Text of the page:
In a recent news report, the Nicaraguan government announced that it will soon begin a $1 million project to reroute the San Juan River near the Costa Rican border – a river which has long been a source of dispute between Nicaragua and its neighbor to the south.
A Nicaraguan development committee claims that 1,700 cubic meters (more than 5,577 cubic feet) per second of water flow – enough to fill an Olympic-sized swimming pool every second – was lost from the San Juan after Costa Rica diverted it sixty years ago toward their own Colorado River. The rerouting project is designed to restore this contested water flow.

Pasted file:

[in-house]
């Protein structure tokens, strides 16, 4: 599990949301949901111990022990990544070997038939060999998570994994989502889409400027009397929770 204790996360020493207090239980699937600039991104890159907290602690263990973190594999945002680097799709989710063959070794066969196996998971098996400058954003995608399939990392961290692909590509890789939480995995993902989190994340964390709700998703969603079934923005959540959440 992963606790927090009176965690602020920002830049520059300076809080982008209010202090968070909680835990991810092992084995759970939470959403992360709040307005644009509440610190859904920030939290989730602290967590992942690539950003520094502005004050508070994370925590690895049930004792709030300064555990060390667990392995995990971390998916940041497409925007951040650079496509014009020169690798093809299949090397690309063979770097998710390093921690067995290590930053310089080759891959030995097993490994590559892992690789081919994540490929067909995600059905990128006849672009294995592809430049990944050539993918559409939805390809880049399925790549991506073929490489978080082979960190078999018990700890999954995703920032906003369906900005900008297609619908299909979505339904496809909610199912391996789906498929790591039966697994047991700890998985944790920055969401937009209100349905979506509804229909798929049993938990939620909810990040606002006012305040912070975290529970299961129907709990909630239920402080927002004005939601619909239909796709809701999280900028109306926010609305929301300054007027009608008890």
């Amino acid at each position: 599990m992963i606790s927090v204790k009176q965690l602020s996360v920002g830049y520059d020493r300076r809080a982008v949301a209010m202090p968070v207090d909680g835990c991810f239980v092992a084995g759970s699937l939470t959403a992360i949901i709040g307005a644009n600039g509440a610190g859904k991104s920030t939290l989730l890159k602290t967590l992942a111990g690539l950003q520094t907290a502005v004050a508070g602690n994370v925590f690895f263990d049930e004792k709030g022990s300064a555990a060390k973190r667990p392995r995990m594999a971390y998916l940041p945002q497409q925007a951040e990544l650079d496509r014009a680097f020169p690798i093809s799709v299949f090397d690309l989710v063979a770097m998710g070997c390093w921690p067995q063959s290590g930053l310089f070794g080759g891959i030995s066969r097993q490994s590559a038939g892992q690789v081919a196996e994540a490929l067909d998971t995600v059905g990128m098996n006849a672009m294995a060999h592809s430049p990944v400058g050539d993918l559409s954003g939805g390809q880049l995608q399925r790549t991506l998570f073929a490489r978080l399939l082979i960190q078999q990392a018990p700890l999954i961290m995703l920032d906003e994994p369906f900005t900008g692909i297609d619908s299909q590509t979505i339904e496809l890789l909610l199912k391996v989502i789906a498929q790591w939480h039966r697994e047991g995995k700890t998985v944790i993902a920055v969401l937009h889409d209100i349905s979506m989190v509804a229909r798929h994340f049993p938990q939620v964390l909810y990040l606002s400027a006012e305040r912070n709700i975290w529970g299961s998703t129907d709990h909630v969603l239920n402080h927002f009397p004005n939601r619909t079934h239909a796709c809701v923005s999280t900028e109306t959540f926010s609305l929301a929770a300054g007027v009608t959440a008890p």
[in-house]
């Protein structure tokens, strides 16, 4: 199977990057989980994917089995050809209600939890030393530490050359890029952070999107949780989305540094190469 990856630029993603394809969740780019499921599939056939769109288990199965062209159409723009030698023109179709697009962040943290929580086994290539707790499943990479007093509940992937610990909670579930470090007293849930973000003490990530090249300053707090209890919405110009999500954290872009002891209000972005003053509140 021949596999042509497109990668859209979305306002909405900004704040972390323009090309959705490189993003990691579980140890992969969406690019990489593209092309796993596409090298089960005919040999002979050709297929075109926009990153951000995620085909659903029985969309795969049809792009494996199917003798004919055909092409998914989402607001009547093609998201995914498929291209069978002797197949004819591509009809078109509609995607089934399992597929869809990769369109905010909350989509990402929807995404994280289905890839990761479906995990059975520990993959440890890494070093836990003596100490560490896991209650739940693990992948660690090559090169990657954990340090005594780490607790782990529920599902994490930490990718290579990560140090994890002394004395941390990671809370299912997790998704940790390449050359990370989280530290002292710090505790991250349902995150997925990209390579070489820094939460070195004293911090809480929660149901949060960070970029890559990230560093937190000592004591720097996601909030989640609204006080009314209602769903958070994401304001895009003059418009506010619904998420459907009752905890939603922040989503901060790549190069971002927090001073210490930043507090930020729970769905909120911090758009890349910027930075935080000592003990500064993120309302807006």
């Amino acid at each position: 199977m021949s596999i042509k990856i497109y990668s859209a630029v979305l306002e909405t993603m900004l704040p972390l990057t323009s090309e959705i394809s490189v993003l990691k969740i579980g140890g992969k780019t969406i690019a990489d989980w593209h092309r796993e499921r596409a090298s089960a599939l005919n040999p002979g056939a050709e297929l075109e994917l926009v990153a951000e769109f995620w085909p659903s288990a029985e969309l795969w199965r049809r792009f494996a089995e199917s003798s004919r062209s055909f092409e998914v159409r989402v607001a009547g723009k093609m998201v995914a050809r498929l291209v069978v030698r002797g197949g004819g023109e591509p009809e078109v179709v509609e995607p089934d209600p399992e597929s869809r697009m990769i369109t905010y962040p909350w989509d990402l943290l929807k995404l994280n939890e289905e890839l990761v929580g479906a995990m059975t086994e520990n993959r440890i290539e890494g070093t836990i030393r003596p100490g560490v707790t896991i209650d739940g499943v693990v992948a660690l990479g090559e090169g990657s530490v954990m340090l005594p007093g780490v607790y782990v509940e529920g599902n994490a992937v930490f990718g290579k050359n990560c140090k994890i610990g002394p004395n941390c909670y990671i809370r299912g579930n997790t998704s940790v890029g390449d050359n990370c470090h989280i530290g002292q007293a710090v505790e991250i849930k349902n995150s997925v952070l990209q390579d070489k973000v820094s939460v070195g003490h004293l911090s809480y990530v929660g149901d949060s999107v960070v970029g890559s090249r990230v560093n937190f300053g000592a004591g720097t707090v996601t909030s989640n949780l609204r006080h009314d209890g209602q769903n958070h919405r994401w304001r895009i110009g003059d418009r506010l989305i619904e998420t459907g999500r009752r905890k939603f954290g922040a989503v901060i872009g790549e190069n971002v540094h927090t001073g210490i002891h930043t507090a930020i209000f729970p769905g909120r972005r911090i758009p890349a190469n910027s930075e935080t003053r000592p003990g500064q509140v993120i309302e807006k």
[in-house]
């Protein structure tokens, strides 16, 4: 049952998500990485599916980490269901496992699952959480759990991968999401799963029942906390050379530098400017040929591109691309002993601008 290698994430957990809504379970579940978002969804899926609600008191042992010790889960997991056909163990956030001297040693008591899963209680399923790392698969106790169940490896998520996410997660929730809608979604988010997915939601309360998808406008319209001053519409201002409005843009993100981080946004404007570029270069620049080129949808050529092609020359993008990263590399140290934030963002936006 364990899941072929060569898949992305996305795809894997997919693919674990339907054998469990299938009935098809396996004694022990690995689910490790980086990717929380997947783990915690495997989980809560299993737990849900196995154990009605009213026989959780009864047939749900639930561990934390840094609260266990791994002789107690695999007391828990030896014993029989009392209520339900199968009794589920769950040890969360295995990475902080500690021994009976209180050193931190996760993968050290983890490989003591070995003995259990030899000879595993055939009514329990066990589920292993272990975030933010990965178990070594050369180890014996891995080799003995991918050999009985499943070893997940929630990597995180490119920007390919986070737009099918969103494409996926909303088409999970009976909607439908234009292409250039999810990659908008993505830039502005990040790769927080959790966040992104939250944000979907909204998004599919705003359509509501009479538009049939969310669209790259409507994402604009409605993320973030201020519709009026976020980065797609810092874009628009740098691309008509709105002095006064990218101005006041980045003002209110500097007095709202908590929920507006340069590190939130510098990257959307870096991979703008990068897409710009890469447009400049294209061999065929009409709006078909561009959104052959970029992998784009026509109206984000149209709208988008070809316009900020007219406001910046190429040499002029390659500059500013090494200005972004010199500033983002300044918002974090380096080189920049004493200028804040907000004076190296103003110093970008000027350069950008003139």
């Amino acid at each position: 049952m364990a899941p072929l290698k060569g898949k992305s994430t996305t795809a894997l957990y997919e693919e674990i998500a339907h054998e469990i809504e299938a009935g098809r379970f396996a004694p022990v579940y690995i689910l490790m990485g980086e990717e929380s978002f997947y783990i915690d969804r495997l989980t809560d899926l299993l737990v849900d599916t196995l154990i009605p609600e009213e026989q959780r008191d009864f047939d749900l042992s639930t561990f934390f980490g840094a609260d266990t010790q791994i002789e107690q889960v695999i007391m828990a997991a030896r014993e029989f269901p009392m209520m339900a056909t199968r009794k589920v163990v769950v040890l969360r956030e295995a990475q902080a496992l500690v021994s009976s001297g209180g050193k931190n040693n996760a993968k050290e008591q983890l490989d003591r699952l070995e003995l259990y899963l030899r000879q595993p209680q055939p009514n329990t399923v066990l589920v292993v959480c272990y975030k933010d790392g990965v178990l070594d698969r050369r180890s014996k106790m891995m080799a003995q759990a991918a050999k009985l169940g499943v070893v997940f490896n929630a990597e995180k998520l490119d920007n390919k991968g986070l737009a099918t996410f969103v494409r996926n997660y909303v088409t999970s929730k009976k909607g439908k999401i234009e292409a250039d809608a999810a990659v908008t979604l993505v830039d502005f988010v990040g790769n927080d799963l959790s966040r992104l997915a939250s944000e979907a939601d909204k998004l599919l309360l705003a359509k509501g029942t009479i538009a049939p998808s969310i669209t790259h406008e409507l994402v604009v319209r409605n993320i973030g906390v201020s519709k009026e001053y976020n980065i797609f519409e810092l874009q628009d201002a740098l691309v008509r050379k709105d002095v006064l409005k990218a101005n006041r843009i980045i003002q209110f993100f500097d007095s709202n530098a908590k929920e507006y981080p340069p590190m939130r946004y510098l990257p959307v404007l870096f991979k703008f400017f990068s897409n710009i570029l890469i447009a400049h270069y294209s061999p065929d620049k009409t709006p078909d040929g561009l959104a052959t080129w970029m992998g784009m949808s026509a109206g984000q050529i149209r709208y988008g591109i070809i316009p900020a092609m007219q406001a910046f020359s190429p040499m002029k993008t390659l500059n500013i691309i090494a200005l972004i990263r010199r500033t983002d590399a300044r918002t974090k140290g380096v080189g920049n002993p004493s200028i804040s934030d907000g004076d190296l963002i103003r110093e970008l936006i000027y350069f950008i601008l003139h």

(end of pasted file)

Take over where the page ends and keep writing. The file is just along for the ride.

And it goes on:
Costa Rica, meanwhile, disagrees that Nicaragua has the right to dredge the river.
The debate reveals the centuries-old connection between resource use and international conflict, and the fight for access to fresh water serves as a prime example.
As the planet’s freshwater resources become more limited, conflict in water-stressed regions will increase as people argue over how the water should be divided.
CI recognizes that ecosystems ignore national boundaries; not only do they affect everyone living nearby (Nicaraguan or Costa Rican, in this case), but with today’s global connections and dependence, even distant ecosystems affect all of us. Cooperation and collaboration throughout the world is essential if we mean to protect these ecosystems and the invaluable human benefits they provide.